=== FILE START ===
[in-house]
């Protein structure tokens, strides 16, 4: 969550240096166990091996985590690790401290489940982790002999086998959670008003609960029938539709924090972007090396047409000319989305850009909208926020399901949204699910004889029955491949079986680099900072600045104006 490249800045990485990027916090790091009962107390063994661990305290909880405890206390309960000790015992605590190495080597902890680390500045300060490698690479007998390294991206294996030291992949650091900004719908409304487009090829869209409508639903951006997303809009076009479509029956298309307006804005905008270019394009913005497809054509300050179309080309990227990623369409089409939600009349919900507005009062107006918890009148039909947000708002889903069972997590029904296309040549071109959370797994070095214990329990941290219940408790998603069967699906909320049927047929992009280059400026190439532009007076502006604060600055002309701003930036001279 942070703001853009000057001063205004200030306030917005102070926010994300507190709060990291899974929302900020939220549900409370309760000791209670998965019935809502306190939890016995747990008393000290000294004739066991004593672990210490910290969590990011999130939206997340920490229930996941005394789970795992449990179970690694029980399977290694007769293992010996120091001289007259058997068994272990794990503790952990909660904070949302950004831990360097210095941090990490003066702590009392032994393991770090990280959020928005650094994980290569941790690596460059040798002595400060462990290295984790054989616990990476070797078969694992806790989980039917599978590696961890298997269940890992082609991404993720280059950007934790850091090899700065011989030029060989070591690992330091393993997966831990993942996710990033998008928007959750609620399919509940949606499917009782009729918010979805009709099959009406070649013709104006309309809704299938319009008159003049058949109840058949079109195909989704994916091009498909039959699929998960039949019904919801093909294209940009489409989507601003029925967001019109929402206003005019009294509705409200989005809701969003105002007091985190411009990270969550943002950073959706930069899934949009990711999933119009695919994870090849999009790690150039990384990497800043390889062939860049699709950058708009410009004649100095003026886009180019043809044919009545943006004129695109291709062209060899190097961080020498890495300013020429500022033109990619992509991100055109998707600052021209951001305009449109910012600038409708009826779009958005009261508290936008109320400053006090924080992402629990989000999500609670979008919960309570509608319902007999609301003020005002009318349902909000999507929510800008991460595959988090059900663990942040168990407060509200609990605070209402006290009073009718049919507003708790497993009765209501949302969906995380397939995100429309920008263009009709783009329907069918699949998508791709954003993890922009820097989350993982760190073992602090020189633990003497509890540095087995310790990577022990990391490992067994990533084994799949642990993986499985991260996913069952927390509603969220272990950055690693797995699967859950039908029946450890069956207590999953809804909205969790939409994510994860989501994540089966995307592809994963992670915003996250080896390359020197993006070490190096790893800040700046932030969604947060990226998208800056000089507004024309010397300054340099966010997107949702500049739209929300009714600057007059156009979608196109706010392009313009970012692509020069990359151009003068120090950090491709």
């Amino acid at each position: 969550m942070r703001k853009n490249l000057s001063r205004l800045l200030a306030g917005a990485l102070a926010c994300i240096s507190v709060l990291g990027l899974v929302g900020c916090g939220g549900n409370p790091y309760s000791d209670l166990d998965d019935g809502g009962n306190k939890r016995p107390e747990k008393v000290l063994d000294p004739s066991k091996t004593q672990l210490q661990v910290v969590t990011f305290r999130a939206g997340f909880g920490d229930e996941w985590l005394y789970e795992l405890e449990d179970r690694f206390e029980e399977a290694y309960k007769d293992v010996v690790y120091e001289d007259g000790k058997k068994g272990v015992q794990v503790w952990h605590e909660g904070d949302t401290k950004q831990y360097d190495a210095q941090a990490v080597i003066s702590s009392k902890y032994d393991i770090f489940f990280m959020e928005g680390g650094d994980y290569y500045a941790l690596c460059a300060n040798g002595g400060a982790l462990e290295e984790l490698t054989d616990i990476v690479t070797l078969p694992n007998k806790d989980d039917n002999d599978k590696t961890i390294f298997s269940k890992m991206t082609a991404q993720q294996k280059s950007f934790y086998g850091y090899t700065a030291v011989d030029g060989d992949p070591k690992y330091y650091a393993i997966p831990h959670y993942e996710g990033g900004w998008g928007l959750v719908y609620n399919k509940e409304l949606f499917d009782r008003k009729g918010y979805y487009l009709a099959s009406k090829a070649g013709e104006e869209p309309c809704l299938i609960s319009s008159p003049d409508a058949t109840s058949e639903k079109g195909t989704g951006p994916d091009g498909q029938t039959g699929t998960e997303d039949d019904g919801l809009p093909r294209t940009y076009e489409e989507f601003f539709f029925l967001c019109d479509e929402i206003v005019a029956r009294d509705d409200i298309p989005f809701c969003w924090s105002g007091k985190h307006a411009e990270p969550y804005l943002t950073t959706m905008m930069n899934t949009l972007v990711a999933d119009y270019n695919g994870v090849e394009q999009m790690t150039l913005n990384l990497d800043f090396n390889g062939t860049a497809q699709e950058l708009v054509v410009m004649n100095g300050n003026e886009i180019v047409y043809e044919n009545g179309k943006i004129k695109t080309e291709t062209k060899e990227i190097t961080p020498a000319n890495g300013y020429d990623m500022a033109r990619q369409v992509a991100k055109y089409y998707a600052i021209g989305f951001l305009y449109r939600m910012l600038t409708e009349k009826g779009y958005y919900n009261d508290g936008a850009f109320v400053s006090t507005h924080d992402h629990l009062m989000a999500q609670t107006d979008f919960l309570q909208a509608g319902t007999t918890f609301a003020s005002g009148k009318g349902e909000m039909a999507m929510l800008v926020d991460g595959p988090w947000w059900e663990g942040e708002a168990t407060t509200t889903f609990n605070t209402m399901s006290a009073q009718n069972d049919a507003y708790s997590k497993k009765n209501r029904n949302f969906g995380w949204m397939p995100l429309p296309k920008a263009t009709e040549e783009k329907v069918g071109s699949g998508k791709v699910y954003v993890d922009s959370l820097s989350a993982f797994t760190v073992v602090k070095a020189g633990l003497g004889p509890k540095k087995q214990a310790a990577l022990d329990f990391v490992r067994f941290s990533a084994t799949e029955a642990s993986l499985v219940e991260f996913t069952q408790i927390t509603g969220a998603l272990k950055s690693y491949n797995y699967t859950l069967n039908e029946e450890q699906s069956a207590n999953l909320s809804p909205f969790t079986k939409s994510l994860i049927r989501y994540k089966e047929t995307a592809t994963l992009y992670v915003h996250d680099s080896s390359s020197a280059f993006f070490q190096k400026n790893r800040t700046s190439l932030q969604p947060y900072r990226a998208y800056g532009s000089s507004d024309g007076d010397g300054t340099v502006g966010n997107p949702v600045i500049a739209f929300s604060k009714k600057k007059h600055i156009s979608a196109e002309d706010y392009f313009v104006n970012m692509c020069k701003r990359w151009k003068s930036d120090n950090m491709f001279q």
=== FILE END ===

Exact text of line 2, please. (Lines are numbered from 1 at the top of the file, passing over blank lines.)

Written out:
């Protein structure tokens, strides 16, 4: 969550240096166990091996985590690790401290489940982790002999086998959670008003609960029938539709924090972007090396047409000319989305850009909208926020399901949204699910004889029955491949079986680099900072600045104006 490249800045990485990027916090790091009962107390063994661990305290909880405890206390309960000790015992605590190495080597902890680390500045300060490698690479007998390294991206294996030291992949650091900004719908409304487009090829869209409508639903951006997303809009076009479509029956298309307006804005905008270019394009913005497809054509300050179309080309990227990623369409089409939600009349919900507005009062107006918890009148039909947000708002889903069972997590029904296309040549071109959370797994070095214990329990941290219940408790998603069967699906909320049927047929992009280059400026190439532009007076502006604060600055002309701003930036001279 942070703001853009000057001063205004200030306030917005102070926010994300507190709060990291899974929302900020939220549900409370309760000791209670998965019935809502306190939890016995747990008393000290000294004739066991004593672990210490910290969590990011999130939206997340920490229930996941005394789970795992449990179970690694029980399977290694007769293992010996120091001289007259058997068994272990794990503790952990909660904070949302950004831990360097210095941090990490003066702590009392032994393991770090990280959020928005650094994980290569941790690596460059040798002595400060462990290295984790054989616990990476070797078969694992806790989980039917599978590696961890298997269940890992082609991404993720280059950007934790850091090899700065011989030029060989070591690992330091393993997966831990993942996710990033998008928007959750609620399919509940949606499917009782009729918010979805009709099959009406070649013709104006309309809704299938319009008159003049058949109840058949079109195909989704994916091009498909039959699929998960039949019904919801093909294209940009489409989507601003029925967001019109929402206003005019009294509705409200989005809701969003105002007091985190411009990270969550943002950073959706930069899934949009990711999933119009695919994870090849999009790690150039990384990497800043390889062939860049699709950058708009410009004649100095003026886009180019043809044919009545943006004129695109291709062209060899190097961080020498890495300013020429500022033109990619992509991100055109998707600052021209951001305009449109910012600038409708009826779009958005009261508290936008109320400053006090924080992402629990989000999500609670979008919960309570509608319902007999609301003020005002009318349902909000999507929510800008991460595959988090059900663990942040168990407060509200609990605070209402006290009073009718049919507003708790497993009765209501949302969906995380397939995100429309920008263009009709783009329907069918699949998508791709954003993890922009820097989350993982760190073992602090020189633990003497509890540095087995310790990577022990990391490992067994990533084994799949642990993986499985991260996913069952927390509603969220272990950055690693797995699967859950039908029946450890069956207590999953809804909205969790939409994510994860989501994540089966995307592809994963992670915003996250080896390359020197993006070490190096790893800040700046932030969604947060990226998208800056000089507004024309010397300054340099966010997107949702500049739209929300009714600057007059156009979608196109706010392009313009970012692509020069990359151009003068120090950090491709």